In this course students grapple in a profound and personal way with timeless human questions: Who am I? Why am I here? How should I live? They do this, in part, by facilitating discussions about short masterpieces of Russian literature with residents at a maximum security juvenile correctional center.
- Faculty Name: Teresa Culver
School of Engineering and Applied Sciences
Community-based Stormwater Monitoring and Management
Course Number: CE 4210
Rivanna River Basin Commission; Leslie Middleton, Executive Director
This project-based course focuses on the management and monitoring of stormwater quantity and quality in our local watershed. While teaming with local watershed managers, students will study the impacts, environmental goals, regulatory requirements, and the management and design alternatives for runoff, especially from urban areas.
- Faculty Name: Mary Voorhees, Rebecca Berlin, Tina Stanton-Chapman
Curry School of Education
Foundations of Teaching Young Children (Birth to Five)
Course Number: EDIA 2011-1
Charlottesville City Schools Preschool Program; Ann Dublirer
This course prepares students to teach young children (birth to five) with and without disabilities. Students learn about recommended early childhood and early childhood special education practices (e.g. supportive learning environments, curriculum development and implementation, instructional strategies and family-centered practices.)
- Faculty Name: Benjamin Cohen
College of Arts and Sciences
Interdisciplinary Food Studies: History, Politics and Technology
Course Number: STS 2500
Local Food Hub; Emily Manley, Manager of Outreach and Communications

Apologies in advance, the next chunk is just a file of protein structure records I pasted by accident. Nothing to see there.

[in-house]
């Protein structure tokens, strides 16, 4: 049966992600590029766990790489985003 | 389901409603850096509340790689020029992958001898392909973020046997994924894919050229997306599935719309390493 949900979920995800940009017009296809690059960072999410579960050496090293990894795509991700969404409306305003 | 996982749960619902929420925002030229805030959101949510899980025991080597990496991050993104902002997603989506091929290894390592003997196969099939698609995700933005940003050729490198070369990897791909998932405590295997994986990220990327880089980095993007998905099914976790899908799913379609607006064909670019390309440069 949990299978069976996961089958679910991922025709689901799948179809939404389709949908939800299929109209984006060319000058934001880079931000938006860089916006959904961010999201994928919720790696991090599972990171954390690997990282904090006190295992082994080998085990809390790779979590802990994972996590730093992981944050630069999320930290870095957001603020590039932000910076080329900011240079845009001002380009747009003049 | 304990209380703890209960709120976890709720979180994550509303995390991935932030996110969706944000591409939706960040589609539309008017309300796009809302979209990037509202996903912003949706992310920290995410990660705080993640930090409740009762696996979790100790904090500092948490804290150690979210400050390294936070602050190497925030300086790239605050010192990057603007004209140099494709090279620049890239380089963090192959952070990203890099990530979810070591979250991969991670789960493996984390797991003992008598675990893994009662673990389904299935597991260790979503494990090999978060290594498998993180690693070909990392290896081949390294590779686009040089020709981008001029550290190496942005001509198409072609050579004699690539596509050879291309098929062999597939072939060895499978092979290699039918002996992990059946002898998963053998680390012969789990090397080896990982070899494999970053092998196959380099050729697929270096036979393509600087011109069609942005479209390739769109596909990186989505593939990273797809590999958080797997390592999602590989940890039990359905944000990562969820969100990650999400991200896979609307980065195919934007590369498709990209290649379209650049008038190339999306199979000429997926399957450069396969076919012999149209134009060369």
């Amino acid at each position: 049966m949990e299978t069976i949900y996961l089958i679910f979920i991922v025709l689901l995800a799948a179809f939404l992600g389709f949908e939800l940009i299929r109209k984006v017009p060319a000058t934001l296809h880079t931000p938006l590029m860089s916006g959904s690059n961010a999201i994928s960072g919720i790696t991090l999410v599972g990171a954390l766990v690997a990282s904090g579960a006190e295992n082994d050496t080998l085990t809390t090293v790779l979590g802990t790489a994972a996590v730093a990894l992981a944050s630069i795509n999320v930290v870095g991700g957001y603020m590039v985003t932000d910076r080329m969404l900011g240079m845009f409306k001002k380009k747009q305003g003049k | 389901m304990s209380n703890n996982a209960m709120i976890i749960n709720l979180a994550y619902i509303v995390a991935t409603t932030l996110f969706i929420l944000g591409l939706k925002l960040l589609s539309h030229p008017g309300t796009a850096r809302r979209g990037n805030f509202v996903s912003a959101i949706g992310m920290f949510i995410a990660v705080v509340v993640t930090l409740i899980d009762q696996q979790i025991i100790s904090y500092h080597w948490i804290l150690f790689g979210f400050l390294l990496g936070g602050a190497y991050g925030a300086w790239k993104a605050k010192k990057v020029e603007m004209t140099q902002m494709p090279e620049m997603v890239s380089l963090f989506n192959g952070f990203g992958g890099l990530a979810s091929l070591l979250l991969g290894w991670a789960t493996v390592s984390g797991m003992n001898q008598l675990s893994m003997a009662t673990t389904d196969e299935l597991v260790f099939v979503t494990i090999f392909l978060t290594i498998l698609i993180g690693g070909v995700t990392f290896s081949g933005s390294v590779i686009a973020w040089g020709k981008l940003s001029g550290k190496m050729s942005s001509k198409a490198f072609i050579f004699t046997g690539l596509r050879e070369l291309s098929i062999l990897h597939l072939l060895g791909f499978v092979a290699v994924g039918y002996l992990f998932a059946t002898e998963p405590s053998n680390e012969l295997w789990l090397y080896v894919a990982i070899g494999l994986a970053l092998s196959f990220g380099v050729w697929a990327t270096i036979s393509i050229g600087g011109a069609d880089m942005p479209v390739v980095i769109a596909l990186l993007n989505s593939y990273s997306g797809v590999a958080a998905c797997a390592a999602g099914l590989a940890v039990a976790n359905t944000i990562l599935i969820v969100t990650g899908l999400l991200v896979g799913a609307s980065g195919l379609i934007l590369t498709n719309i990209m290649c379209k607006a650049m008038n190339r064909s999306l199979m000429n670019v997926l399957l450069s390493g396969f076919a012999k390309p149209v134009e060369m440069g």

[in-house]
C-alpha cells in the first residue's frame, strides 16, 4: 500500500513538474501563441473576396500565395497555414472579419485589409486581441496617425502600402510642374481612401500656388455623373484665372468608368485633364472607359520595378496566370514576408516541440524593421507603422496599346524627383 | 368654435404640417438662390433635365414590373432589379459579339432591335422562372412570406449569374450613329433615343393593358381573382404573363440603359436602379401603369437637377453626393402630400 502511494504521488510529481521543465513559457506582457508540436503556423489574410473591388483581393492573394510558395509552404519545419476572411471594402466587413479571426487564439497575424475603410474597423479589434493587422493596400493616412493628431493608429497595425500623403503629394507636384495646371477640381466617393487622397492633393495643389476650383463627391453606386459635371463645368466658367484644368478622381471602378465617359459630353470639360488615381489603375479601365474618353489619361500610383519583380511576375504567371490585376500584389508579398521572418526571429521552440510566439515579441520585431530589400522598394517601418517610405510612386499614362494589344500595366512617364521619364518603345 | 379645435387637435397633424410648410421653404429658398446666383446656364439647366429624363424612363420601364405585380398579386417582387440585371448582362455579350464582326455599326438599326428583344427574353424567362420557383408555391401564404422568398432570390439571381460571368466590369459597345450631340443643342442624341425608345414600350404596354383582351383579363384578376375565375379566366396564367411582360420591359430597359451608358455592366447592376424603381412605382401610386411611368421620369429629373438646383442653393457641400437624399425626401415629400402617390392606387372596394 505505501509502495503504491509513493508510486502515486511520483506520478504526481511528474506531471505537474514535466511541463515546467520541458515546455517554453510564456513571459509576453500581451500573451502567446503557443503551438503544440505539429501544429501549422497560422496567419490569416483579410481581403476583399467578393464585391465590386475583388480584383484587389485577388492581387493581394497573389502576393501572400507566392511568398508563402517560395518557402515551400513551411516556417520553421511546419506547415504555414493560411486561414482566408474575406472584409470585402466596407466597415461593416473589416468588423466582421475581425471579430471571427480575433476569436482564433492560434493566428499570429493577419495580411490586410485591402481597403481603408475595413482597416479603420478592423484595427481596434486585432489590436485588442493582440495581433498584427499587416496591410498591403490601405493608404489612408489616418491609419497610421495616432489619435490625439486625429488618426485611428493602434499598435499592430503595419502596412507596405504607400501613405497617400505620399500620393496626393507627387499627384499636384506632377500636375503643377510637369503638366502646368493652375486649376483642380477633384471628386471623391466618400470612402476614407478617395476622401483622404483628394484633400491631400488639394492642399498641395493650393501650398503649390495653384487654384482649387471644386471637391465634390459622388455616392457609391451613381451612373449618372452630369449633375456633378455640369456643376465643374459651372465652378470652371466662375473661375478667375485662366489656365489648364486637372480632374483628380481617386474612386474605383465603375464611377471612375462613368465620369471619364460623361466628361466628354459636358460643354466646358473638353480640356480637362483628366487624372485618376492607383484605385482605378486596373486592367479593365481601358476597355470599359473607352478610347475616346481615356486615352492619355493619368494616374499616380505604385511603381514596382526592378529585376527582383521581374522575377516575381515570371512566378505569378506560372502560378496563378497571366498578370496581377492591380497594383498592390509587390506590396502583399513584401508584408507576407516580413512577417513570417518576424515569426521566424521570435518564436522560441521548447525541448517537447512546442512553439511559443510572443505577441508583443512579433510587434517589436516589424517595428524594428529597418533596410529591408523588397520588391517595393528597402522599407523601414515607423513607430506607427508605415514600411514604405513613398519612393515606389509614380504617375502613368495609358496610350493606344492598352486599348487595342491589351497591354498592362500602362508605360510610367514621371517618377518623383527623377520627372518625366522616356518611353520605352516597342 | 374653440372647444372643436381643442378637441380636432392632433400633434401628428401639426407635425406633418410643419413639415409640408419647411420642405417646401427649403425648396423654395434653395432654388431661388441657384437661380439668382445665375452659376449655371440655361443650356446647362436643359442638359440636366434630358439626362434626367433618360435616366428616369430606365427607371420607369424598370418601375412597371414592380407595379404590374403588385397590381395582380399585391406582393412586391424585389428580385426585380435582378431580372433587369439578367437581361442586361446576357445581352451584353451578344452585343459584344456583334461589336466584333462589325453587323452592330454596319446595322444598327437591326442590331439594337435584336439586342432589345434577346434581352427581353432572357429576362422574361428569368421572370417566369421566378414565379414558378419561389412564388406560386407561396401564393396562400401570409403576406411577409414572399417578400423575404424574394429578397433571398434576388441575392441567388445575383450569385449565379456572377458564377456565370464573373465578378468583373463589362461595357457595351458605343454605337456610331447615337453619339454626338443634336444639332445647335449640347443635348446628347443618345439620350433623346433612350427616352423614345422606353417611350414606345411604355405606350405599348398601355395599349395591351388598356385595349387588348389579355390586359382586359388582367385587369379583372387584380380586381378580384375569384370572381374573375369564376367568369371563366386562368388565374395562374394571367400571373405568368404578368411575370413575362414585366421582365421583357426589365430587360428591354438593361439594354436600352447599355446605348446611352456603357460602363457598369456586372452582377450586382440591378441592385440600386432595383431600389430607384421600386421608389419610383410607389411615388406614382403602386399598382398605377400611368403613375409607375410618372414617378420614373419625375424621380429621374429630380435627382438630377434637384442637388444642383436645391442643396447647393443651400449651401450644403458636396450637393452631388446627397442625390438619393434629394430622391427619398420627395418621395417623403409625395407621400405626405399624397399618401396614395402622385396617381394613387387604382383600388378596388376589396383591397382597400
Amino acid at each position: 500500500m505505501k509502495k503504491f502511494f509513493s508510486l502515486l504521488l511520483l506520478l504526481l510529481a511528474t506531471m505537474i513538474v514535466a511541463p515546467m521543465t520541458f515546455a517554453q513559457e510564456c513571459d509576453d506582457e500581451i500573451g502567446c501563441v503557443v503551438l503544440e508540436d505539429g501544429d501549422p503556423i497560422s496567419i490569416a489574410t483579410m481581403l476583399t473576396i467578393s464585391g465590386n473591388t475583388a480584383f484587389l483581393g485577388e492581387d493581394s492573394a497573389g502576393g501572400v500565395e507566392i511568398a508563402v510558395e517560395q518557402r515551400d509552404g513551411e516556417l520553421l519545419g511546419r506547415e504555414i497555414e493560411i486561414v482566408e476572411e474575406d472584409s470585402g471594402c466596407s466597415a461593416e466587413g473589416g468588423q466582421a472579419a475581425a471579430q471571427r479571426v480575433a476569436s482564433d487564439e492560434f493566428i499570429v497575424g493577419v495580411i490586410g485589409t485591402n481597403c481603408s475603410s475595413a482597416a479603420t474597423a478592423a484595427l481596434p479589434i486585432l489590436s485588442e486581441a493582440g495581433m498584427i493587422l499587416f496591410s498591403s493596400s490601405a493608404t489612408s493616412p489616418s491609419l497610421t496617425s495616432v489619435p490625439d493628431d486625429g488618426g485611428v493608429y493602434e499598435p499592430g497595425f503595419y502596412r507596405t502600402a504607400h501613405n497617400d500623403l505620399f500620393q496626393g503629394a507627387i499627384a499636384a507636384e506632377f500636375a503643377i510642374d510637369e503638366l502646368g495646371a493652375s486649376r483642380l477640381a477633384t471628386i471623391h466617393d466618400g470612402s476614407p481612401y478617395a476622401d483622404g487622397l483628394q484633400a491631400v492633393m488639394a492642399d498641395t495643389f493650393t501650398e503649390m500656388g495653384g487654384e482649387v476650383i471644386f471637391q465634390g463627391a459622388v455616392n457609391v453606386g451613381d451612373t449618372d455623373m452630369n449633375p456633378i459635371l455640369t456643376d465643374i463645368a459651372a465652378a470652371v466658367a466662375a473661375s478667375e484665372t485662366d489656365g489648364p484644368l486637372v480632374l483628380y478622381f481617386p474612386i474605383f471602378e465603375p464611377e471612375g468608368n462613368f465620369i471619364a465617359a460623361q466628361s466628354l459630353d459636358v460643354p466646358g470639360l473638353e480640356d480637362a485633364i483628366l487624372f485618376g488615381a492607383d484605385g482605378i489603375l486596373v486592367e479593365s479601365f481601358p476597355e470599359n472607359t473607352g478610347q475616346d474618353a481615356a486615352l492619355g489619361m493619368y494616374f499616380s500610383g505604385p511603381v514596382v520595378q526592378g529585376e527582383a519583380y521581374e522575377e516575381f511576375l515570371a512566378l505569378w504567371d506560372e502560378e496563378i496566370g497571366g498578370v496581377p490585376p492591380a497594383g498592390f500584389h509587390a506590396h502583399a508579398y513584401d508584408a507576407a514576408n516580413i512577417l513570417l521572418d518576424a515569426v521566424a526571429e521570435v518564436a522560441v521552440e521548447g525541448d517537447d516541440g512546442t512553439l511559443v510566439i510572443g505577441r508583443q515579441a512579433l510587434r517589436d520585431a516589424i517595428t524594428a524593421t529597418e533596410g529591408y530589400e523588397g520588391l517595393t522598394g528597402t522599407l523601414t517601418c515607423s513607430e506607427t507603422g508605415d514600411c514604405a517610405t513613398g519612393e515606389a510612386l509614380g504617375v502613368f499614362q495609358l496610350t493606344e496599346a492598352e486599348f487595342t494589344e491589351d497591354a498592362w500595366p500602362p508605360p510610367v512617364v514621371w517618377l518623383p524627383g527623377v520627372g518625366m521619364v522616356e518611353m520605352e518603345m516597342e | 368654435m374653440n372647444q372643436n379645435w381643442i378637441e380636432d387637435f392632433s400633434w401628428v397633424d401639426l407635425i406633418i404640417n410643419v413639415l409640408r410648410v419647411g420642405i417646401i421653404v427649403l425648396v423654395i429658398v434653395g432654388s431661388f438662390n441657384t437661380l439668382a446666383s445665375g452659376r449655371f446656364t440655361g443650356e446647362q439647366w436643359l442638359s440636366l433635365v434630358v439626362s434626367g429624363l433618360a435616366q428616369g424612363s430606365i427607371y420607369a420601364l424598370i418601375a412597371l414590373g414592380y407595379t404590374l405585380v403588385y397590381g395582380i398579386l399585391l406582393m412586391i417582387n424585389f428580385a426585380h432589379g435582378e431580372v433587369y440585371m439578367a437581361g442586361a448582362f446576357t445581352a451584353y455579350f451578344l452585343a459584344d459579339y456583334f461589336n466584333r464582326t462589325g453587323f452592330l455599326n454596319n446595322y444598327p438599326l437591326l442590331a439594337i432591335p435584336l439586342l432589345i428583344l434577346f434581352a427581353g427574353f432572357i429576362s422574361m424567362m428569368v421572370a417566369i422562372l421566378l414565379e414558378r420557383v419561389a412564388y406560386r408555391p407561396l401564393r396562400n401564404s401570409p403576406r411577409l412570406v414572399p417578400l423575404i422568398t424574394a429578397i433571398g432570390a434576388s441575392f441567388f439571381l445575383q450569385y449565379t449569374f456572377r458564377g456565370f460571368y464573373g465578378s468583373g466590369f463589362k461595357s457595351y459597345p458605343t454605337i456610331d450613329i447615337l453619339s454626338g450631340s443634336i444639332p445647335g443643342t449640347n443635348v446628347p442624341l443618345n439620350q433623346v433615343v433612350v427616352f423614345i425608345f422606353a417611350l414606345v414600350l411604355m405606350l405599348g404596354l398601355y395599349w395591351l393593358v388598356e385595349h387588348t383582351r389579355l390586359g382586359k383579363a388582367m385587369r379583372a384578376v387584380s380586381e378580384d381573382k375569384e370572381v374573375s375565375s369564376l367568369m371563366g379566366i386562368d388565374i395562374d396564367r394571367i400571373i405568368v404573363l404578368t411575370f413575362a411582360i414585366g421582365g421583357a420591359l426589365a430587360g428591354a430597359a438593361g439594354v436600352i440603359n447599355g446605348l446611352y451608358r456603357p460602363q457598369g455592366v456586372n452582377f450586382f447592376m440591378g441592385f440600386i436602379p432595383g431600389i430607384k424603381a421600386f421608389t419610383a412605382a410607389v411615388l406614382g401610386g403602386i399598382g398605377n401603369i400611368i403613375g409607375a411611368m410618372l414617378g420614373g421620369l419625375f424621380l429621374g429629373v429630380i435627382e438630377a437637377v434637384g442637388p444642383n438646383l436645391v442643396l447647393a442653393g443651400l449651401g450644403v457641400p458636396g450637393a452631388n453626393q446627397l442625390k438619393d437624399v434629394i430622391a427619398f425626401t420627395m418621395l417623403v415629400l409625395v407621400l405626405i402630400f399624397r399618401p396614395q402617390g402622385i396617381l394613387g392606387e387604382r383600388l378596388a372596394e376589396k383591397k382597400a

This course examines sustainable agriculture from historical, political and technological perspectives and as a topic of community infrastructure. It moves from general studies of technology and nature to specific cases of foodshed design in the Charlottesville area. Students work at Morven and with the Local Food Hub in Scottsville, VA, to produce a final group project placing current LFH sustainability projetcs into historical, cultural and techonological contexts.
- Faculty Name: Tanya Denckla Cobb
School of Architecture Applied
Community Based Food Systems Research
Course Number: PLAC 5500
Fluvanna County Historical Society (Judy Mickelson, Director); Jefferson Area
Board for Aging (Judy Berger and Gordon Walker, Director)
This course will train students in methods of community-based research through the lens of food heritage. Students will learn appropriate behaviors and protocols for oral histories, as well as specific considerations and approaches for working with immigrant, African-American, Native American, urban and rural people. Students will conduct basic research (archives, county fair records, etc.), conduct individual interviews for a "Food Heritage StoryCorps" and write profiles of local food heritage for eventual publication.